An investigation carried out by the BBC´s Newsnight programme and the British Medical Journal has made DePuy Pinnacle injury claims similar to those which led to the DePuy ASR hip replacement recall of August 2010.
The investigation alleges that high levels of cobalt and chromium are entering the blood streams of patients who have had the DePuy Pinnacle hip replacement implanted, causing the hip replacements to fail as bone decay, tissue necrosis and inflammation make the metal-on-metal hip implant system unstable. The blood contamination, or “system toxicity”, is caused by debris produced by the friction within the ball and cup of the implant forming a mass around the hip implant or dispersing into the blood.
Injuries that patients implanted with the Pinnacle hip replacement system have encountered include:-
Inflammations, pains and rashes around the hip area
Grinding, clicking or popping sounds coming from implant
Pains in the thigh or groin – especially when bearing heavy loads
Pains in the hip area when rising from a seated position
The development of cysts anywhere around the body
The DePuy Pinnacle injury claims made by the BBC and British Medical Journal are supported by evidence collected from UK hospitals and clinics in America, which shown chromium levels in the blood of up to 50 times the normal amount – a particular concern for women of child-bearing age who have received metal-on-metal hip implants, as high levels of metal ions had been found in umbilical cords and the placental blood of women who have given birth.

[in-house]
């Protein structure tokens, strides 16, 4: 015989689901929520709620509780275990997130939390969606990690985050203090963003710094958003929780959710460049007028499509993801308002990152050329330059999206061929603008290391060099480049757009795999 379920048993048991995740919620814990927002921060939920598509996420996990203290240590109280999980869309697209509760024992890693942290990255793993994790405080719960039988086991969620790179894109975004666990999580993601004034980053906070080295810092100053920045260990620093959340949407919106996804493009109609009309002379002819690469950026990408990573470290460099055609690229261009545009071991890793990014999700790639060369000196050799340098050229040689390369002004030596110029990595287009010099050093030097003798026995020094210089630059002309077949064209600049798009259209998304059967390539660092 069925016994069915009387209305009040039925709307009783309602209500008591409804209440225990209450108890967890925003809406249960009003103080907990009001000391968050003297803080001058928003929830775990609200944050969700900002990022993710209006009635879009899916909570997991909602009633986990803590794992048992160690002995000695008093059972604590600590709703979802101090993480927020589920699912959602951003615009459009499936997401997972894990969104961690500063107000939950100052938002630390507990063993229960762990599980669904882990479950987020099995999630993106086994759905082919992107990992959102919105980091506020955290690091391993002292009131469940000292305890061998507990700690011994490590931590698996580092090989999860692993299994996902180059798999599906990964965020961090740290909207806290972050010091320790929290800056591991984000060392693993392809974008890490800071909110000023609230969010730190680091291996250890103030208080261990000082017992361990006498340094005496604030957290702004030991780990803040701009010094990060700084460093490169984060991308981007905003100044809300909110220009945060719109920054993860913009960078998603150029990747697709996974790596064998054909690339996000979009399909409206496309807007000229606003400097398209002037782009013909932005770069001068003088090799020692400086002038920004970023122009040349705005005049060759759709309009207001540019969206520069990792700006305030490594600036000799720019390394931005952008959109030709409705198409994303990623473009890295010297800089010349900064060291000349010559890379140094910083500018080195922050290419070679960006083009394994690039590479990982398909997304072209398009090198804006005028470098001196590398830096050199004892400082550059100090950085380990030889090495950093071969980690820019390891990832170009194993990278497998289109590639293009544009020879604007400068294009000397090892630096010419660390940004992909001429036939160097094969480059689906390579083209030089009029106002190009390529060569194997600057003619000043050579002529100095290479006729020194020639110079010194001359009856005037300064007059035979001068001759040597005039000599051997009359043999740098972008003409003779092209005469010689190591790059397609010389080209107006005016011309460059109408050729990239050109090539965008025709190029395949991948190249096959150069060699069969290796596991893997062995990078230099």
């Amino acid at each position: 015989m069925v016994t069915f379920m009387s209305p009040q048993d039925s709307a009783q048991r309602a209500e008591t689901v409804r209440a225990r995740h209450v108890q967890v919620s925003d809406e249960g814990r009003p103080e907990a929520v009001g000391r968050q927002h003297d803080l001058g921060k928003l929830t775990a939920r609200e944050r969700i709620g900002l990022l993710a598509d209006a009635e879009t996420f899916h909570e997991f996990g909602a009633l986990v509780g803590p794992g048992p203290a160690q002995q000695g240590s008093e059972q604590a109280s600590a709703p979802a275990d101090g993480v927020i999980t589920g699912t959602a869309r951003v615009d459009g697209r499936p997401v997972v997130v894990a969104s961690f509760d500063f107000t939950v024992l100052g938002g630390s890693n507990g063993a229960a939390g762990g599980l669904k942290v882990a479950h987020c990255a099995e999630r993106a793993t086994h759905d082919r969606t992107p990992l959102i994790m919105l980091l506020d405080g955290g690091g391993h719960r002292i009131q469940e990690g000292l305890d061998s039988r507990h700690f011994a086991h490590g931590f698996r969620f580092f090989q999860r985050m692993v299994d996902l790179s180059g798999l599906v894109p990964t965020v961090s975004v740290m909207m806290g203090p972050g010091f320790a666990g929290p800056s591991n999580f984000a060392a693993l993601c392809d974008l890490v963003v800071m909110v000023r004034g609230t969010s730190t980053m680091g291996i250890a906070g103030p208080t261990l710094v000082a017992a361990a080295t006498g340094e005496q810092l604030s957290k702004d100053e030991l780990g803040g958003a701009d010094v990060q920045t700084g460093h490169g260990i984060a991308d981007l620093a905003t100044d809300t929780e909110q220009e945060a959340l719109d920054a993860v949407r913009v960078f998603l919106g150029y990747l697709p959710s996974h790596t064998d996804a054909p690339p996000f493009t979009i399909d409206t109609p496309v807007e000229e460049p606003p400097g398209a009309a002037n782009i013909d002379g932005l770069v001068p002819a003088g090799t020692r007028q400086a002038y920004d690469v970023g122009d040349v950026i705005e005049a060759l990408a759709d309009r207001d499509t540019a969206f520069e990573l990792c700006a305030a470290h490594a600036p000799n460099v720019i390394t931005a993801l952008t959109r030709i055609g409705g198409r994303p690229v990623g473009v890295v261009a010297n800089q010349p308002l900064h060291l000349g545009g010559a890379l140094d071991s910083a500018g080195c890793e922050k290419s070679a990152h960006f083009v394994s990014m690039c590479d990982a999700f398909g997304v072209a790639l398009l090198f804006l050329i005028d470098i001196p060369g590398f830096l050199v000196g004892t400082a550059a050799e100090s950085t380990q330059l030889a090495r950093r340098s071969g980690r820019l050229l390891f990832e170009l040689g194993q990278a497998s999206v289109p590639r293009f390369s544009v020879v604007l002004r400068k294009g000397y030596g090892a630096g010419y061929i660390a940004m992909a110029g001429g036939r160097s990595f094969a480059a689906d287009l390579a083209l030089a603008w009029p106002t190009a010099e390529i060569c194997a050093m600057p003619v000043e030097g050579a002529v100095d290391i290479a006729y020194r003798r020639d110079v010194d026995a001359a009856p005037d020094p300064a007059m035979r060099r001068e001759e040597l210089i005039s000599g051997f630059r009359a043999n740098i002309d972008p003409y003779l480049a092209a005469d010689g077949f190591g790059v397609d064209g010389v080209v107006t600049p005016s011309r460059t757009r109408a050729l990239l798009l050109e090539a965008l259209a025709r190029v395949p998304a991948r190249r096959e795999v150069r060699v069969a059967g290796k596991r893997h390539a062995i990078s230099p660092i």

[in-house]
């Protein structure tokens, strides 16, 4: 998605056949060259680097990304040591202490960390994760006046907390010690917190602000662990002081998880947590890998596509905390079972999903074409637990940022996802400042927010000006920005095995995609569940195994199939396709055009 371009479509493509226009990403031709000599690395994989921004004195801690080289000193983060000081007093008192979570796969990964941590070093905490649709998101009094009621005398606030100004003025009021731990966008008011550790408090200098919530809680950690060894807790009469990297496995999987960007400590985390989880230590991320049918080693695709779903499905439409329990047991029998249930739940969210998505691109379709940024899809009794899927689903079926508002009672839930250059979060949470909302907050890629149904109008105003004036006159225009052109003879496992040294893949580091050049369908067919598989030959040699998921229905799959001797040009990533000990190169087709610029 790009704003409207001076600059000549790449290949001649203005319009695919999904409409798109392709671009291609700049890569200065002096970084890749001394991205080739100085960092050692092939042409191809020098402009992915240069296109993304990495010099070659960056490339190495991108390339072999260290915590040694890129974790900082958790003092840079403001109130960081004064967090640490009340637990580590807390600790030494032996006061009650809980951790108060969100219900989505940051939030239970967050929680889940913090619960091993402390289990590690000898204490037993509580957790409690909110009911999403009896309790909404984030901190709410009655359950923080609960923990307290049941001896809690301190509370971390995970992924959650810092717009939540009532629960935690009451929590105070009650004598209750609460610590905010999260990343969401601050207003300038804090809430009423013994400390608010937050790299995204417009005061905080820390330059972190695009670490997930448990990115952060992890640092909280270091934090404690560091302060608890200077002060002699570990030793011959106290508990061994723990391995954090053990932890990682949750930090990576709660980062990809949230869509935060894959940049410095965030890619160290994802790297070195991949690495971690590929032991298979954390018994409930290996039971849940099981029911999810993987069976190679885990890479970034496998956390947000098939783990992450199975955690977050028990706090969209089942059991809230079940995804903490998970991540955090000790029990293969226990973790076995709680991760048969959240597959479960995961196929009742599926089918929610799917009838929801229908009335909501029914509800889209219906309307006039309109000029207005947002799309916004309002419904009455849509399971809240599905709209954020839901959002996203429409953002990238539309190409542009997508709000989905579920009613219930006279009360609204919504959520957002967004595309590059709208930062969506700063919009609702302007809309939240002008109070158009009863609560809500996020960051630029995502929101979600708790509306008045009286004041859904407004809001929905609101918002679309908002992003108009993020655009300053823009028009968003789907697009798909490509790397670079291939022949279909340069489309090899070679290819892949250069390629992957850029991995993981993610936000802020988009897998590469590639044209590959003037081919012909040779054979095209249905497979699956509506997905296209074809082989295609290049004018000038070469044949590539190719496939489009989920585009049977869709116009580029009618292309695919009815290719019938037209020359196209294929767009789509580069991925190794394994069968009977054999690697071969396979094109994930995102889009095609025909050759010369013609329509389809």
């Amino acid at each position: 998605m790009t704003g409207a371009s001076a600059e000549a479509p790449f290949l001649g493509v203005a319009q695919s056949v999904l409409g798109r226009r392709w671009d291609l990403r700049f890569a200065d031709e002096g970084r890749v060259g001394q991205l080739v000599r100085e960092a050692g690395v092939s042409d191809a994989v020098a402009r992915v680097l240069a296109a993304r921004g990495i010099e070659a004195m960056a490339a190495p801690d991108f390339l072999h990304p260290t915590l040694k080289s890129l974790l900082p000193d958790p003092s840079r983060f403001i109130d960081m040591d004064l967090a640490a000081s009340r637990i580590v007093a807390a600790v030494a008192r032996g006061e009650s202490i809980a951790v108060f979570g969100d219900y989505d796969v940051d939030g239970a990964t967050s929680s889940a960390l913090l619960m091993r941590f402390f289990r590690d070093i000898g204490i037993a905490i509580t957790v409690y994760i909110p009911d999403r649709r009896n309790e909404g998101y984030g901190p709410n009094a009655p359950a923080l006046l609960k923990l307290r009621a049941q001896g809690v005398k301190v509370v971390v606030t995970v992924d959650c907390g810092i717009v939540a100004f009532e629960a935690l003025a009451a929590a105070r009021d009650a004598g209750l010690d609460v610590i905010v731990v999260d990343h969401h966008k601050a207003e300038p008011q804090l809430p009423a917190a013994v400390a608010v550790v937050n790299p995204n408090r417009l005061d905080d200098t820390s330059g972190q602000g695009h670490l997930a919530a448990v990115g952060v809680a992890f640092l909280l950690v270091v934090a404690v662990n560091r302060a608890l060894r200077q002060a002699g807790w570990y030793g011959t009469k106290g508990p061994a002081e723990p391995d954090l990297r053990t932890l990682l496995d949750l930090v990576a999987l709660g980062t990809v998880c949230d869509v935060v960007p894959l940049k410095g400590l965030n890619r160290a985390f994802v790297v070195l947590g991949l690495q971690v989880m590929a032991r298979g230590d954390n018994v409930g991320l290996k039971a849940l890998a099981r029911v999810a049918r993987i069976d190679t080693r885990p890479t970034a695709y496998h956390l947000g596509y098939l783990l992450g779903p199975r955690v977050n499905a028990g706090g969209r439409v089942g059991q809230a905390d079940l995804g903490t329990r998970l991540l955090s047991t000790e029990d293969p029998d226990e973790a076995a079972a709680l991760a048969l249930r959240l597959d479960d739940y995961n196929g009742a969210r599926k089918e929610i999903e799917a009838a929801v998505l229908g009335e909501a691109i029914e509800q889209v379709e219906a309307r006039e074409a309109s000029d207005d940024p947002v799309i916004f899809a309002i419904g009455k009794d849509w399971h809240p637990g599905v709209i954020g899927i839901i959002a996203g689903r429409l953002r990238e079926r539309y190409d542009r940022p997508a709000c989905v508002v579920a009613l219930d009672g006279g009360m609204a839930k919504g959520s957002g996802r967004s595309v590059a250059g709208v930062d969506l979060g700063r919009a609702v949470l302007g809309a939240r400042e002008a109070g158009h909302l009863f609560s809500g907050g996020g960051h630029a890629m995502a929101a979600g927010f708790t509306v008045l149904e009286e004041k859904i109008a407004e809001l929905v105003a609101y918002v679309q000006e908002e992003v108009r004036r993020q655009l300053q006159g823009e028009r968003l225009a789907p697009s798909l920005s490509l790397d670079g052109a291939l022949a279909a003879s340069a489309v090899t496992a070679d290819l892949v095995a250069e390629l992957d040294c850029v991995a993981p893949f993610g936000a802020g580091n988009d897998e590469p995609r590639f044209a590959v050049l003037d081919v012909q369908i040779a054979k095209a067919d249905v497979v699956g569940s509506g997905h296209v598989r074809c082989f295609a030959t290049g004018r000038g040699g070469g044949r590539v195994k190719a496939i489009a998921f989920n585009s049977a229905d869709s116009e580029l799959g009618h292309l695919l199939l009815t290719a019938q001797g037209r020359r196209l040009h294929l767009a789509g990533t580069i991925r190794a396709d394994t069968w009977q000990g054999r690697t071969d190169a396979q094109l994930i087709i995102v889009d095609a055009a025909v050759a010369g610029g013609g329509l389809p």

The investigation did not stop with DePuy Pinnacle injury claims. All metal-on-metal hip replacement systems were identified as being potentially harmful, and the BBC/British Medical Journal report particularly condemned the UK medical regulator – The Medicines and Healthcare products Regulatory Agency (MHRA) – for allowing faulty hip replacements into the market without any form of clinical trials.
It was alleged that data had been available since 2005 which should have alerted the MHRA to the potential dangers of metal-on-metal hip replacements, and that the MHRA had failed in its duty of care to 60,000 recipients of metal-on-metal hip implants as the agency responsible for ensuring that medical devices work and are acceptably safe.
NOTE: If you, or anybody you know, have been the recipient of a metal-on-metal hip replacement system, the advice currently being issued by the Irish Medicines Board is to have an annual blood test and x-ray and, if high levels of chromium or cobalt are present in the blood, to have an MRI scan. Patients who wish to know more about DePuy Pinnacle injury claims for compensation should speak with a solicitor at the earliest possible opportunity.